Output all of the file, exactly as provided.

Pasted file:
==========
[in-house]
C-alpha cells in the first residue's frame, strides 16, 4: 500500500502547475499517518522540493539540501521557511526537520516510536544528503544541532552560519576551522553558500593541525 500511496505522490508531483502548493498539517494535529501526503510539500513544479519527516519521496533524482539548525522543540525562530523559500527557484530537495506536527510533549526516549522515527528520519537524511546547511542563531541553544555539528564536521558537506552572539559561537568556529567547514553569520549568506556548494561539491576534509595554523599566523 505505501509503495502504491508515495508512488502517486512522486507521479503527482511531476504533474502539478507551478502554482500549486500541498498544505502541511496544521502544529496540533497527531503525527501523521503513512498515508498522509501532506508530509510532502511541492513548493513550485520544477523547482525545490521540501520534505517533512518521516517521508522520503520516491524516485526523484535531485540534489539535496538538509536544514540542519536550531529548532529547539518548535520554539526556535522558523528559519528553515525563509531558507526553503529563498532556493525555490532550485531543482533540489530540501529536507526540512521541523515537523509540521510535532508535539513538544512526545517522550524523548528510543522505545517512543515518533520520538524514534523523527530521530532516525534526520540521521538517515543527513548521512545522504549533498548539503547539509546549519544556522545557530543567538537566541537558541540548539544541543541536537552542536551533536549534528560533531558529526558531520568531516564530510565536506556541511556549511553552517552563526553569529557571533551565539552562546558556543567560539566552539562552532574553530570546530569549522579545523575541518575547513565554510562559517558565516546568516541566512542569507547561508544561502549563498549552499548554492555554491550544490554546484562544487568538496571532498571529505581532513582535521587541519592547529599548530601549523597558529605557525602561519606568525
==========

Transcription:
[in-house]
C-alpha cells in the first residue's frame, strides 16, 4: 500500500502547475499517518522540493539540501521557511526537520516510536544528503544541532552560519576551522553558500593541525 500511496505522490508531483502548493498539517494535529501526503510539500513544479519527516519521496533524482539548525522543540525562530523559500527557484530537495506536527510533549526516549522515527528520519537524511546547511542563531541553544555539528564536521558537506552572539559561537568556529567547514553569520549568506556548494561539491576534509595554523599566523 505505501509503495502504491508515495508512488502517486512522486507521479503527482511531476504533474502539478507551478502554482500549486500541498498544505502541511496544521502544529496540533497527531503525527501523521503513512498515508498522509501532506508530509510532502511541492513548493513550485520544477523547482525545490521540501520534505517533512518521516517521508522520503520516491524516485526523484535531485540534489539535496538538509536544514540542519536550531529548532529547539518548535520554539526556535522558523528559519528553515525563509531558507526553503529563498532556493525555490532550485531543482533540489530540501529536507526540512521541523515537523509540521510535532508535539513538544512526545517522550524523548528510543522505545517512543515518533520520538524514534523523527530521530532516525534526520540521521538517515543527513548521512545522504549533498548539503547539509546549519544556522545557530543567538537566541537558541540548539544541543541536537552542536551533536549534528560533531558529526558531520568531516564530510565536506556541511556549511553552517552563526553569529557571533551565539552562546558556543567560539566552539562552532574553530570546530569549522579545523575541518575547513565554510562559517558565516546568516541566512542569507547561508544561502549563498549552499548554492555554491550544490554546484562544487568538496571532498571529505581532513582535521587541519592547529599548530601549523597558529605557525602561519606568525